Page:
Matthew - I'm glad I could help out.

EconE said...

holy sh&$

nikkei is down hard right now...tomorrow could be even uglier on wall street

refractedthought said...

I'm usually pretty good about not discussing the housing market a work, cause it's like discussing religion or politics these days. But I was working late tonight and thought the office was empty except for one of my coworkers who was kabitzing with me.

Anyway, we ended up discussing housing quite loudly and at great length. When I finally left I noticed my boss was still in his office and looked like someone just shot his dog. Oops.

Anonymous said...

hrm, maybe he was heavily invested in NEW, FMT, LEND and NFI.

Next step, WM, CFC, WFC, BKUNA... let the party begin!

Richard said...

Google trends isn't showing anything for the search term "liquidity crisis" yet, but I bet it's not far off.

I can't believe CFC's ceo went there.

Crashcadia said...

Check out the Asian Stocks this evening. Japan's Nikkei is down about 3% and China's Shanghai down over 2%.

Looks like the bulls have impaled themselves on thier own horns.

matthew said...

Couple random thoughts:

1. I think that the stock market needs a few bad days in a row. It seems like one very bearish day is followed by a slow creep up. That has enabled the bulls to remain optimistic. If the market takes 3 or 4 poor days in a row, it will be hard for the bulls to take back control.

2. I was watching "What is my house worth?" tonight. I was wondering, in 2 or 3 years they should have the same show, but instead of people jumping up and down finding out that they made 200,000 dollar in equity, they found out that their McCraftsman in Ballard is now worth 200,000 less than when they bought it. The camera could then pan in on the horrified look on their faces when they realize they are hosed.

2007 Price = 550,000
2009 Price = 350,000

Equity = -200,000! Congratulations!!!!

Some lady on that show in Florida was hoping she made over 200,000 in equity so that she could take the money right out and upgrade her house and buy a bigger boat.

Jillayne said...

Hi Guys,

On a short sale, the lender is willing to help the homeowner sell in order to avoid foreclosure....

HOWEVER, the lender also requires the homeowner to sign a brand new unsecured note at closing so the homeowner can begin to pay back the shorted amount.

Some homeowners don't want to do this so they'll just let the loan go into foreclosure. OR they'll think, "hey, I can just file bankruptcy and wipe this away." That's not always the case. Sometimes the lender petitions the BK judge to not discharge the debt.

A short selling homeowner always needs legal counsel throughout the transaction. If they're in financial distress and can't afford an attorney, they can contact their local bar association for a referral to legal aid.

Without requiring the homeowner to pay back the shortage, our banking system wouldn't work. You and I pay for banking losses whether we're talking foreclosure or short sales in the form of higher bank fees and higher interest rates on our loans. Except for Eleua who doesn't use credit at all.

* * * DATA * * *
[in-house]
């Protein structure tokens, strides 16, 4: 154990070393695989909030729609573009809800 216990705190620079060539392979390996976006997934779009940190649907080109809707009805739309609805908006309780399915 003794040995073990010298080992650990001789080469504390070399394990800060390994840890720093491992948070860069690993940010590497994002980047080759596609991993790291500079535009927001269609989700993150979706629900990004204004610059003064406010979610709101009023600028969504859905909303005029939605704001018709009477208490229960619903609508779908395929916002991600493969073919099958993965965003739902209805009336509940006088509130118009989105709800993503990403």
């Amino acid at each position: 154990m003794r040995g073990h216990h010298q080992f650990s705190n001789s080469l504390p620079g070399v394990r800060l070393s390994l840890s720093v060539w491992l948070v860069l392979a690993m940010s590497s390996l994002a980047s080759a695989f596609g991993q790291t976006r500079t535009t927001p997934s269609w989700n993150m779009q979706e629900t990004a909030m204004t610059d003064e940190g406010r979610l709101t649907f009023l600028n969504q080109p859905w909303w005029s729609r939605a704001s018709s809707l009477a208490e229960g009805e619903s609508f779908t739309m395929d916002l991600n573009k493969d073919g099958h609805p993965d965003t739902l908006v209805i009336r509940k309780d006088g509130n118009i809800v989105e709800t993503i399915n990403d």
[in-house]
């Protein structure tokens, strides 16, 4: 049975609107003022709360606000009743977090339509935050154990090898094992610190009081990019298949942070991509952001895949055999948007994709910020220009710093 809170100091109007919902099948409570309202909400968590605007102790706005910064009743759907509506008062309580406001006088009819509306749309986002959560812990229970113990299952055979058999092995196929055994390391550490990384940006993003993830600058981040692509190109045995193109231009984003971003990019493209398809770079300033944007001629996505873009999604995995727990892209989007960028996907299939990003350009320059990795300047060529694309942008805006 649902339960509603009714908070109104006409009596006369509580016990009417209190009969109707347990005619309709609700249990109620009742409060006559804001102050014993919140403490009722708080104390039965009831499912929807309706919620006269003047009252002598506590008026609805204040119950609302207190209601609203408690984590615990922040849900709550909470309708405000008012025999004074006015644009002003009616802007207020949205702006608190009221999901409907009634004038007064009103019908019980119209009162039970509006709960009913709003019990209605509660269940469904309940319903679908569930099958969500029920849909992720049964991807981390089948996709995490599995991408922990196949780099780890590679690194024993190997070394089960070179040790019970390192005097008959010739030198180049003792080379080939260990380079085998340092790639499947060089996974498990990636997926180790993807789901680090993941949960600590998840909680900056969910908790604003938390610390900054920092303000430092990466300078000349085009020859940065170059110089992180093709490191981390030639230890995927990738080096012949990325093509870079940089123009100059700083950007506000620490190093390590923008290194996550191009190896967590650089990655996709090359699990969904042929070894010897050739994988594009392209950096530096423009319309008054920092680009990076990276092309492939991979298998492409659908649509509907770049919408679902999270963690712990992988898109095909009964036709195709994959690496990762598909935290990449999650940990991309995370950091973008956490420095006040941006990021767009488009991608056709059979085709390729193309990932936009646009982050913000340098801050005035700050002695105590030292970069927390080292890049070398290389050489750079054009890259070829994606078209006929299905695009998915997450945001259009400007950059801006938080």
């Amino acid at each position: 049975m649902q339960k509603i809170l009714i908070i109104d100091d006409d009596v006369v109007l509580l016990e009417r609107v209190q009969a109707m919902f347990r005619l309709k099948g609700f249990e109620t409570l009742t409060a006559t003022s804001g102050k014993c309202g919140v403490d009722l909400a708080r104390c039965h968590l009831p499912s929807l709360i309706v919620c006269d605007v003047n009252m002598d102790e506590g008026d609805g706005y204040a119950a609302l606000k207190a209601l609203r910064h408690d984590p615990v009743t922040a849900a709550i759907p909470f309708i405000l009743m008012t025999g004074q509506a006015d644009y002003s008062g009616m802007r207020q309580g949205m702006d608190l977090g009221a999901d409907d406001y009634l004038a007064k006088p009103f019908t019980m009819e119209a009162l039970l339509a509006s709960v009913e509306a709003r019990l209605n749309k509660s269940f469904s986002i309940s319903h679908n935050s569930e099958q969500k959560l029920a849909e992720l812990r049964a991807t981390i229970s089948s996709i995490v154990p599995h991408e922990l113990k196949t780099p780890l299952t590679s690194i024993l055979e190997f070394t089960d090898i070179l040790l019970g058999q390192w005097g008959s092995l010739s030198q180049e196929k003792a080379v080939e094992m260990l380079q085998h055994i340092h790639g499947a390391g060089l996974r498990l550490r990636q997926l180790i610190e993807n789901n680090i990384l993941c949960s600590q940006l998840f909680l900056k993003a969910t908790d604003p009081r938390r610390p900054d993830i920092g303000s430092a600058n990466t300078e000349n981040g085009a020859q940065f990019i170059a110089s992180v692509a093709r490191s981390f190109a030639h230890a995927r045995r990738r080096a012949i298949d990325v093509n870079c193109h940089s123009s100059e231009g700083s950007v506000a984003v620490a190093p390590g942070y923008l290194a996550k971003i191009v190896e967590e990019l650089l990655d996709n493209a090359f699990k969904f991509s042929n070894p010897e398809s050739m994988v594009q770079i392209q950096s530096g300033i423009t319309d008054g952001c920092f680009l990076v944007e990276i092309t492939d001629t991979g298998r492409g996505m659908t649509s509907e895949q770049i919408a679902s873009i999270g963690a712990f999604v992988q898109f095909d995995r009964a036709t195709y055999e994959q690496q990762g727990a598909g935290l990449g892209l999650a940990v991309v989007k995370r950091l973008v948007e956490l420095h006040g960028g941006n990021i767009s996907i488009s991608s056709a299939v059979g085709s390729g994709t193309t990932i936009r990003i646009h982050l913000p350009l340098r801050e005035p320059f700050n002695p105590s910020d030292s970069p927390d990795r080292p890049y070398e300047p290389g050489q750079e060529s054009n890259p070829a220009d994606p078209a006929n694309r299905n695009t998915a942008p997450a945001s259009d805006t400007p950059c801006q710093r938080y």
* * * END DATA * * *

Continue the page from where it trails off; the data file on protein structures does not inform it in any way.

seattlehotty said...

I don't care if we added 100k jobs next month. If they are making 60k a year they won't be buying a house, well not anymore.

I often see this argument, and what I think isn't obvious from the employment numbers is that for every 100 new people that move here, another doctor (or dentist, attorney, insert favorite higher paid job) is employed. So even when thousands of jobs at the lowest pay levels are created, you still get some additional upper income home purchases.

seattlehotty said...

Does anyone else think that the sub-prime fallout is great for owners of rentals? It seems to me that more people that can't buy means more people that have to rent. That means fewer rentals, and combined with increased apartment-to-condo conversions I see lower supply with increased demand, the recipe for making money.

Eleua said...


Unless these renters have higher incomes, it doesn't amount to dinky-doo.

More renters - so what?
More renters with money? - significant.

Anonymous said...

>Does anyone else think that the sub-prime fallout is great for owners of rentals?

It's great for renters. The subprime fallout is causing the bubble to blow at a much faster rate, which will equal more foreclosures, which means more units available on the market.

There may be a temporary blip in less units available, but you'll see many more units coming on line to rent. Another inevitability: Repartments (condos converting BACK into apartments)

More supply=Cheaper rent

Anonymous said...


you realize we're discussing short options (put options) regarding REIC stocks and not a short sale on a home correct? Or did I miss something?

refractedthought said...

"I see lower supply with increased demand, the recipe for making money."

Even if rents did go up, you wouldn't make money off of it with anything purchased in the past 3-5 years.

In any event, a quick survey of Craigslist suggests to me that rents are actually going *down*, around Bainbridge at least.

msrelo said...

Synthetic - do you use synthetic puts and calls in your options strategies? :)